By Scott Wong and Jordain Carney - 07-11-17 20:13 PM EDT
A handful of Hill Republicans offered muted criticism of President Trump's eldest son Tuesday, saying that it was ill-advised for Donald Trump Jr. to take a meeting last year with a Russian lawyer who promised she had dirt on Democratic presidential nominee Hillary Clinton.
Senate Finance Committe Chairman Orrin Hatch (R-Utah) exclaimed when asked by reporters whether he himself would have attended such a meeting.
"No!" Hatch said.
"Anytime you're in a campaign and you get an offer from a foreign government to help your campaign, the answer is 'no,' " said Sen. Lindsey Graham (R-S.C.), a Russia hawk who ran against Trump in the GOP presidential primary.
Perhaps the most surprising remarks came from Rep. Lee Zeldin (R-N.Y.), an early Trump backer whose Long Island district favored Trump by a 12-point margin. Over the weekend, Zeldin dismissed a New York Times story about a meeting between Trump Jr. and Natalia Veselnitskaya, a Russian attorney with ties to the Kremlin, as "a big nothingburger."
But Zeldin changed his tune on Tuesday after Trump Jr. pre-empted an upcoming New York Times story on Twitter by posting an email chain from last year showing he planned to meet with the Russian source to learn about incriminating opposition research about Clinton - information the British publicist who arranged the meeting described as "part of Russia and its government's support for Mr. Trump."
"I voted for @POTUS last Nov. & want him & USA to succeed, but that meeting, given that email chain just released, is a big no-no," Zeldin tweeted.
The GOP candidate's son-in-law and close adviser, Jared Kushner, and his then-campaign chairman, Paul Manafort, also attended the June 9, 2016 meeting in Trump Tower.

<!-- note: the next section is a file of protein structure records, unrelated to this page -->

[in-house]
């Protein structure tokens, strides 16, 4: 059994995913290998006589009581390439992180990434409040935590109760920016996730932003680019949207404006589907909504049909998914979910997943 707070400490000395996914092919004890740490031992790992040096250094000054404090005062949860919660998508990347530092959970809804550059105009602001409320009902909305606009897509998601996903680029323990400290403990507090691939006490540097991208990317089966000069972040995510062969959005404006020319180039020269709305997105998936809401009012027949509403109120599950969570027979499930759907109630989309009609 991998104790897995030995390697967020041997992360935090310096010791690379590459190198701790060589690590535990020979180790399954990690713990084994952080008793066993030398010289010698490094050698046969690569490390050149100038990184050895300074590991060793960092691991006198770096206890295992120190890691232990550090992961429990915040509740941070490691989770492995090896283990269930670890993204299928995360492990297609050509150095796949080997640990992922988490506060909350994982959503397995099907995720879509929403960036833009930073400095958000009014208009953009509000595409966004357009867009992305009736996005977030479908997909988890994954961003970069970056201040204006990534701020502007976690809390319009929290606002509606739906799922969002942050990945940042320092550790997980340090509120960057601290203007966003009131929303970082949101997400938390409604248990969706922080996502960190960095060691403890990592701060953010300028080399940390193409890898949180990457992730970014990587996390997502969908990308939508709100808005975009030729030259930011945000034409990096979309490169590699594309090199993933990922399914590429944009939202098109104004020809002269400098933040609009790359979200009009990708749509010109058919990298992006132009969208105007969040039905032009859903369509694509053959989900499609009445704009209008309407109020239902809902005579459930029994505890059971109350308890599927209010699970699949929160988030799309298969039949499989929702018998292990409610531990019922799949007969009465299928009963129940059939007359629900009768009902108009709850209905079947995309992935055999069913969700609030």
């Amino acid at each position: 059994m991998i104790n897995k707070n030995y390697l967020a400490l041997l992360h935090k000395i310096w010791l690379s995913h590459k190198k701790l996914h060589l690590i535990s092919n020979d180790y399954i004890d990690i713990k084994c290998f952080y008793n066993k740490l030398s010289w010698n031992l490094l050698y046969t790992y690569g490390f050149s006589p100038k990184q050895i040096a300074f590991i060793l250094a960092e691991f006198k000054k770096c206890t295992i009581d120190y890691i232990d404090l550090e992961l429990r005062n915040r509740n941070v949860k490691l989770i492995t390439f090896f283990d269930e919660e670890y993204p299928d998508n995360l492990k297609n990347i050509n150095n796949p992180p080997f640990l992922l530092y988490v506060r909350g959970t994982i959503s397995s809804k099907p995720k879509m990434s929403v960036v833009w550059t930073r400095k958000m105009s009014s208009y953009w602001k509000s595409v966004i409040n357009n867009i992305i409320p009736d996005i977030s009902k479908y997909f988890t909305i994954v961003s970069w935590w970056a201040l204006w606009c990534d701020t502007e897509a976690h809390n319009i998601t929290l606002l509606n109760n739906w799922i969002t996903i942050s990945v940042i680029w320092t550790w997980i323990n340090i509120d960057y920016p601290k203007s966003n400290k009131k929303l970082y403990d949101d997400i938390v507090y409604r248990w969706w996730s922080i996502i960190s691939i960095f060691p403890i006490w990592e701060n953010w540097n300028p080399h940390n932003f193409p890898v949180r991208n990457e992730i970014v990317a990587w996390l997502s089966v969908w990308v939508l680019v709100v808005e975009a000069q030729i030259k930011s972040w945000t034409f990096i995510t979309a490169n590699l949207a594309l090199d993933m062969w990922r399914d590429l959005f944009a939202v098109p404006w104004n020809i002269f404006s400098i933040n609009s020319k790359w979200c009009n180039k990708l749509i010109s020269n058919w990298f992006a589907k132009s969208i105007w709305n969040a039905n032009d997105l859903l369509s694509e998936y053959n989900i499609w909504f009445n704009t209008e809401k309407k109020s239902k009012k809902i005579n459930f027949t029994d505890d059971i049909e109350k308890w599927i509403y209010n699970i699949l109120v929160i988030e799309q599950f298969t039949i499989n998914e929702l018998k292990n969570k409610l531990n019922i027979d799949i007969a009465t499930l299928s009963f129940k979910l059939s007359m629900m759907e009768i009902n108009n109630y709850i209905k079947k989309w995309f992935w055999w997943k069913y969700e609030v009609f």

The disclosure of Trump Jr.'s email chain represents the latest twist in the months-long saga about Moscow's meddling in the 2016 election and whether the Trump campaign colluded with the Russians.
U.S. intelligence agencies have concluded that Russia sought to influence the outcome of the presidential election in Trump's favor. And Democrats pointed to Trump Jr.'s newly disclosed email chain as the clearest evidence yet that the Trump campaign had engaged in collusion.
Other Democrats suggested the younger Trump had broken federal elections law by accepting a "contribution" from a foreign national related to an election.
Senate Armed Services Committee Chairman John McCain (R-Ariz.), another frequent Russia critic who's been critical of Trump, said the emails meant that "another shoe just dropped."
"More shoes will drop," McCain said. "It's the classic scandal."
Still, there was no chorus of GOP voices condemning Trump Jr.'s meeting with Veselnitskaya. Most Republicans appeared to circle the wagons on Tuesday, either offering support for the president's eldest son or sidestepping questions about the growing scandal altogether.
One Trump loyalist, Rep. Scott DesJarlais (R-Tenn.), described the new round of Russia stories as part of a "great witch hunt" against Trump, his family and his administration. And while Hatch said he wouldn't have attended the meeting with the Russian lawyer, he called the Trump Jr. story "overblown."